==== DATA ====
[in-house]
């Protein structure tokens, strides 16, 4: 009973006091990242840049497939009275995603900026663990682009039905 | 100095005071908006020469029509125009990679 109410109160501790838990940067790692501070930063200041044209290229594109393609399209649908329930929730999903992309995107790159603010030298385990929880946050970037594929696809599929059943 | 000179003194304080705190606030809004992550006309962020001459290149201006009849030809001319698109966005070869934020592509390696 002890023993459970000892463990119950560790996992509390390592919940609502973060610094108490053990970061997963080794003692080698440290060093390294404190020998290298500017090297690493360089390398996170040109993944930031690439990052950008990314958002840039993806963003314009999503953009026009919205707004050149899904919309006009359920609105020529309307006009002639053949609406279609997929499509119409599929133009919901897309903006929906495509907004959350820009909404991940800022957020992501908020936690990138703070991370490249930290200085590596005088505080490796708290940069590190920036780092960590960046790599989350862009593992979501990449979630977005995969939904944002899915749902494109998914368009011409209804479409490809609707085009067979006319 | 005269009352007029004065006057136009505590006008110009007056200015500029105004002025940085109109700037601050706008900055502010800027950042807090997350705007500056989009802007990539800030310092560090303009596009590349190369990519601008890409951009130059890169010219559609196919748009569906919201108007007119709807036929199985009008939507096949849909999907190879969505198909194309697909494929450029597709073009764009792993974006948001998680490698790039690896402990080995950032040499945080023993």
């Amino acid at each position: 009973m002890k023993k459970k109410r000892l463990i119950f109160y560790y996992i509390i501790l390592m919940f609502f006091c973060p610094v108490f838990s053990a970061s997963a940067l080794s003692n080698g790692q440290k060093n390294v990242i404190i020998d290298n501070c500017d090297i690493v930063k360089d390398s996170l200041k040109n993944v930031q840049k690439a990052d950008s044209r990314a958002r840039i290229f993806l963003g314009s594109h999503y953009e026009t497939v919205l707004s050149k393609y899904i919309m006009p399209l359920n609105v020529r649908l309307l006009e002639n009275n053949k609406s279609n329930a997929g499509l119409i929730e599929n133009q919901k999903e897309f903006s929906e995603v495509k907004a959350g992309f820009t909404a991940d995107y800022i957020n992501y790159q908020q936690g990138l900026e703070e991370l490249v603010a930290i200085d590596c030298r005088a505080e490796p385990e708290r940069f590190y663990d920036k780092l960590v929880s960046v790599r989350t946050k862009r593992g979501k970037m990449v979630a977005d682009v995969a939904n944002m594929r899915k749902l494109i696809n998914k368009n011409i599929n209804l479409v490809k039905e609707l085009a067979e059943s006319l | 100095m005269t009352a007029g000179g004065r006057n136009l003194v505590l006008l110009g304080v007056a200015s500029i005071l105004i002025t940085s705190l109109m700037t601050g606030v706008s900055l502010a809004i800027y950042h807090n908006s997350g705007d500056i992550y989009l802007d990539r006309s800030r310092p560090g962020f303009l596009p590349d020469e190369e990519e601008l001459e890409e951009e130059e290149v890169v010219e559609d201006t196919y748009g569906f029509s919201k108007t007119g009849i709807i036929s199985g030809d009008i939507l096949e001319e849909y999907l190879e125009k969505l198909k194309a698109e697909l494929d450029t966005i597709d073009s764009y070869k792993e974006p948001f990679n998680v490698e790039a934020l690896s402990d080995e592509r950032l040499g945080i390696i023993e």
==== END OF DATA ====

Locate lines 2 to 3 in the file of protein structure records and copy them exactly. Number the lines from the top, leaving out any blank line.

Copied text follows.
């Protein structure tokens, strides 16, 4: 009973006091990242840049497939009275995603900026663990682009039905 | 100095005071908006020469029509125009990679 109410109160501790838990940067790692501070930063200041044209290229594109393609399209649908329930929730999903992309995107790159603010030298385990929880946050970037594929696809599929059943 | 000179003194304080705190606030809004992550006309962020001459290149201006009849030809001319698109966005070869934020592509390696 002890023993459970000892463990119950560790996992509390390592919940609502973060610094108490053990970061997963080794003692080698440290060093390294404190020998290298500017090297690493360089390398996170040109993944930031690439990052950008990314958002840039993806963003314009999503953009026009919205707004050149899904919309006009359920609105020529309307006009002639053949609406279609997929499509119409599929133009919901897309903006929906495509907004959350820009909404991940800022957020992501908020936690990138703070991370490249930290200085590596005088505080490796708290940069590190920036780092960590960046790599989350862009593992979501990449979630977005995969939904944002899915749902494109998914368009011409209804479409490809609707085009067979006319 | 005269009352007029004065006057136009505590006008110009007056200015500029105004002025940085109109700037601050706008900055502010800027950042807090997350705007500056989009802007990539800030310092560090303009596009590349190369990519601008890409951009130059890169010219559609196919748009569906919201108007007119709807036929199985009008939507096949849909999907190879969505198909194309697909494929450029597709073009764009792993974006948001998680490698790039690896402990080995950032040499945080023993």
């Amino acid at each position: 009973m002890k023993k459970k109410r000892l463990i119950f109160y560790y996992i509390i501790l390592m919940f609502f006091c973060p610094v108490f838990s053990a970061s997963a940067l080794s003692n080698g790692q440290k060093n390294v990242i404190i020998d290298n501070c500017d090297i690493v930063k360089d390398s996170l200041k040109n993944v930031q840049k690439a990052d950008s044209r990314a958002r840039i290229f993806l963003g314009s594109h999503y953009e026009t497939v919205l707004s050149k393609y899904i919309m006009p399209l359920n609105v020529r649908l309307l006009e002639n009275n053949k609406s279609n329930a997929g499509l119409i929730e599929n133009q919901k999903e897309f903006s929906e995603v495509k907004a959350g992309f820009t909404a991940d995107y800022i957020n992501y790159q908020q936690g990138l900026e703070e991370l490249v603010a930290i200085d590596c030298r005088a505080e490796p385990e708290r940069f590190y663990d920036k780092l960590v929880s960046v790599r989350t946050k862009r593992g979501k970037m990449v979630a977005d682009v995969a939904n944002m594929r899915k749902l494109i696809n998914k368009n011409i599929n209804l479409v490809k039905e609707l085009a067979e059943s006319l | 100095m005269t009352a007029g000179g004065r006057n136009l003194v505590l006008l110009g304080v007056a200015s500029i005071l105004i002025t940085s705190l109109m700037t601050g606030v706008s900055l502010a809004i800027y950042h807090n908006s997350g705007d500056i992550y989009l802007d990539r006309s800030r310092p560090g962020f303009l596009p590349d020469e190369e990519e601008l001459e890409e951009e130059e290149v890169v010219e559609d201006t196919y748009g569906f029509s919201k108007t007119g009849i709807i036929s199985g030809d009008i939507l096949e001319e849909y999907l190879e125009k969505l198909k194309a698109e697909l494929d450029t966005i597709d073009s764009y070869k792993e974006p948001f990679n998680v490698e790039a934020l690896s402990d080995e592509r950032l040499g945080i390696i023993e």